But neither one of you has answered the question does dsd 128 sound better or more natural to your ears. I have found that if I take a good dsd 128 and convert to 24/192 it looses something . So my understanding would lead me to think there is something to dsd being better in some ways. Now if the change is totally due to the conversion software being used and not just the down sample and conversion Then I would be wrong. Either way dsd 128 recordings I have shown me it sounds better . Ted when you say lower jitter makes your toes start to tap I agree but what does this mean . To me it means it’s closer to what makes our ears happy and just what is this. Recordings I have heard or own that were from analog tape from the 50 or 60,s and converted to dsd sound above almost all dsd 64 and most PCM .

Does anyone here agree or disagree not arguing but asking ? All of this is subjective anyway .

Al


#16
alrainbow said But neither one of you has answered the question does dsd 128 sound better or more natural to your ears. I have found that if I take a good dsd 128 and convert to 24/192 it looses something . So my understanding would lead me to think there is something to dsd being better in some ways. Now if the change is totally due to the conversion software being used and not just the down sample and conversion Then I would be wrong. Either way dsd 128 recordings I have shown me it sounds better . Ted when you say lower jitter makes your toes start to tap I agree but what does this mean . To me it means it's closer to what makes our ears happy and just what is this. Recordings I have heard or own that were from analog tape from the 50 or 60,s and converted to dsd sound above almost all dsd 64 and most PCM .

Does anyone here agree or disagree not arguing but asking ? All of this is subjective anyway .

Al

Personally I’ve been listening to everything upsampled to DSD128 for so long that it’s hard for me to say what DSD64 looses, before I built my DAC I was using the Meitner (EMM Labs) DAC6e which also upsamples to DSD128.

To my ears, yes, the material I’ve heard in unadulterated DSD64 or DSD128 sounds better than that which has been converted to 24/192, but I must say that I haven’t heard a high end PCM DAC built by a true PCM believer with material of known providence for more than a decade. I do trust the opinions of my friends like Gus Skinas who work with this stuff every day. They definitely prefer DSD128 over DSD64 and both over PCM @ 96kHz or 192kHz.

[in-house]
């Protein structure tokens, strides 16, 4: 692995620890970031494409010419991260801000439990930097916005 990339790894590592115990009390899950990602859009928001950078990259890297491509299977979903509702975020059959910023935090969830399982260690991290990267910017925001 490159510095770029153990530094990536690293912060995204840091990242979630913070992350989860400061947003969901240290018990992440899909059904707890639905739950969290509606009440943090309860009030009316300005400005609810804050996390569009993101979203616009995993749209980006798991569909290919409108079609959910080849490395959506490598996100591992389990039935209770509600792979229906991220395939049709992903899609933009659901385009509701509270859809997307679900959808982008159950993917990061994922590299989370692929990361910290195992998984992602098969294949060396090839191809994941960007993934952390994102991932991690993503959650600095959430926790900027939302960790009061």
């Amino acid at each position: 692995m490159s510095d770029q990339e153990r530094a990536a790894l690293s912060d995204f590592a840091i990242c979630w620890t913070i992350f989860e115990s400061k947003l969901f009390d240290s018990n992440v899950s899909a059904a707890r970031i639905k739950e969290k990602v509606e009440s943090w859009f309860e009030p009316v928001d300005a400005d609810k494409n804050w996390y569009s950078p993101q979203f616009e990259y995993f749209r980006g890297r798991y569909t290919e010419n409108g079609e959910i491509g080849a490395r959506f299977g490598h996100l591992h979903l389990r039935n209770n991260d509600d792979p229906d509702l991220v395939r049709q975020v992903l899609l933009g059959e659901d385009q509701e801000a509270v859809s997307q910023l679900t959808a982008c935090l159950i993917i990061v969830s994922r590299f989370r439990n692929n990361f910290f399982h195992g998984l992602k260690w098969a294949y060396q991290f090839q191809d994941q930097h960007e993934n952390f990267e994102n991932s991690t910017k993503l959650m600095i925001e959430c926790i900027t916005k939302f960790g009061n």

I expect that it takes a high sample rate to maintain the waveform of impulses (like most percussion) well enough that it sounds natural to the ear/brain. And the sample rate needed seems to be over 300 or 400kHz.

Most of the listening tests that people do are flawed just because it’s often quite hard to know the provenience of the material being listened to. I have thousands of SACDs and tho many of them started out life as 24/96 (or even 24/50) I do enjoy most of them.


#17

Ted your honesty is really refreshing to read. And weather you agree or disagree with me I always learn from you. I am a bit sorry for forcing an answer it’s just there is some many ways to say nothing . And you have actually said something that so many refuse to say . Now given that the direct stream does up sample and makes you happy wow I am even more happy I ordered it. As always thanks for the reply ted .

al


#18
alrainbow said Ted your honesty is really refreshing to read. And weather you agree or disagree with me I always learn from you. I am a bit sorry for forcing an answer it's just there is some many ways to say nothing . And you have actually said something that so many refuse to say . Now given that the direct stream does up sample and makes you happy wow I am even more happy I ordered it. As always thanks for the reply ted .

al

Al, your going to be surprised I think. I am taken aback with what I have been hearing with mine. I use PWT exclusively so that needs to be taken into account when reading my thoughts. 95% of my collection is either pure RBCD or down sampled from DSD mastering.

#19

Thanks , have you tried to use the dop USB and not down sample from dsd. Is there any improvement . Also have you tried the PWT in dop ISO disks for playback ?

al


#20
alrainbow said But neither one of you has answered the question does dsd 128 sound better or more natural to your ears. . . . Does anyone here agree or disagree not arguing but asking ? All of this is subjective anyway .
I do not have a definitive opinion. Both high resolution PCM and DSD sound wonderful if done right.